Skillfully blending history, memory, and observation, philosopher-cum-mountain guide Jack Turner's Teewinot
is a year in the life of Wyoming's Teton Range, as told by a true believer. Certainly he captures a sense of the mountains--not only their jagged rock, hidden valleys, and beaten trails, but the flora, fauna, and folks who inhabit them. He navigates this territory with the poise and purpose of a skilled climber--feeling for holds, finding one, adjusting balance, reaching out again in a different direction, pausing on those features whose nuances fit best, but never lingering too long. His narrative meanders between peaks, seasons, communities, periods of history, and moments in time. While lacking much of the intensity in tone and the invitation to controversy of his previous work, The Abstract Wild
is still underscored by a deep environmental consciousness and concern for the future of the wild. Turner notes, for instance, the numerous and varied ways Homo sapiens
have scarred his beloved wilderness: the trash left behind by campers, the wildlife pushed out of their usual haunts, the rash of development in Jackson Hole. But he also manages to skirt the role played by guide companies like Exum (his employer), noting only that "Exum, of course, is a part of the problem--a small part." Maybe this is denial, a practice he labels "the first line of defense." Or perhaps he relies on the climber's "prizewinning talent for dissociating emotion" to shield him. Whatever, he is content to leave these questions unanswered. Many readers will also be content to leave them as such--a worthwhile trade for a glimpse into a climber's soul. --Rene Henery
From Publishers Weekly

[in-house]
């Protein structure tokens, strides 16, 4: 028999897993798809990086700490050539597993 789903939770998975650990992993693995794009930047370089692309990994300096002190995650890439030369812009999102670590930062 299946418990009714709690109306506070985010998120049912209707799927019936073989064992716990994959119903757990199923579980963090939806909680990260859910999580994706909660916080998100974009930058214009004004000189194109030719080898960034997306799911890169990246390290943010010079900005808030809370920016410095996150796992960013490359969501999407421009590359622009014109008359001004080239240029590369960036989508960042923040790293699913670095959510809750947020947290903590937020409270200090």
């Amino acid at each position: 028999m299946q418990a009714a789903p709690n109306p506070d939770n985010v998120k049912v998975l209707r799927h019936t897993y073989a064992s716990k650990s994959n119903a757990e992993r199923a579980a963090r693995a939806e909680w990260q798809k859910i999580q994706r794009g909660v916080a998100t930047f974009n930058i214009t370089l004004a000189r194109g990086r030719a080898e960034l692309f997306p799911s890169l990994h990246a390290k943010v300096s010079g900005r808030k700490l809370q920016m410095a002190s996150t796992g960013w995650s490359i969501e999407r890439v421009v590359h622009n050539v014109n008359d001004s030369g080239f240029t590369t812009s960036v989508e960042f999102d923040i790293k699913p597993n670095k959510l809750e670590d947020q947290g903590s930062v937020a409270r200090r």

Bursting with a sense of place, Turner's earnest journal of a year spent in Grand Teton National Park, where he works as a mountain guide, is a rewarding reading experience replete with ravishing observations of nature. From his Wyoming cabin, he looks out on majestic Mount Teewinot (the name comes from a Shoshone word meaning "many pinnacles"). He counts among his "Thoreauvian neighbors" deer, ospreys, great blue herons and porcupines, as well as moose that occasionally sleep on his porch. "We are a guild, our labor a craft," he declares, referring to fellow guides and park rangers who come together three or four months each year, united by a love of mountains and the West. Turner, a seasoned mountaineer who has led expeditions to India, Tibet and China, and has taught philosophy, takes us on exhilarating climbs, including one to the summit of the Grand Teton, as he casually drops apt references to Sartre, Rilke, Wittgenstein, Matthew Arnold, Chinese painting, Buddhist chants, Zen poems. But this is no Shangri-La. Illegal snowmobilers and poachers abound; "extreme skiers" and "extreme snowboarders" keep rescuers and medics busy. Turner himself lives on the edgeAjust half a mile from an active geologic fault capable of triggering a 7.5-magnitude earthquake tomorrow. A passionate conservationist, he bemoans the frazzled state of this "most compromised park in the national park system," a sanctuary littered with hunters, a major airport, motorboats with no speed limits. Highlighting the fate of the vanishing grizzly bear, he makes a compelling plea for preservation of "wild forms of being," and envisions a respectful covenant between people and wild animals such as mountain lions and wolves. Photos not seen by PW.
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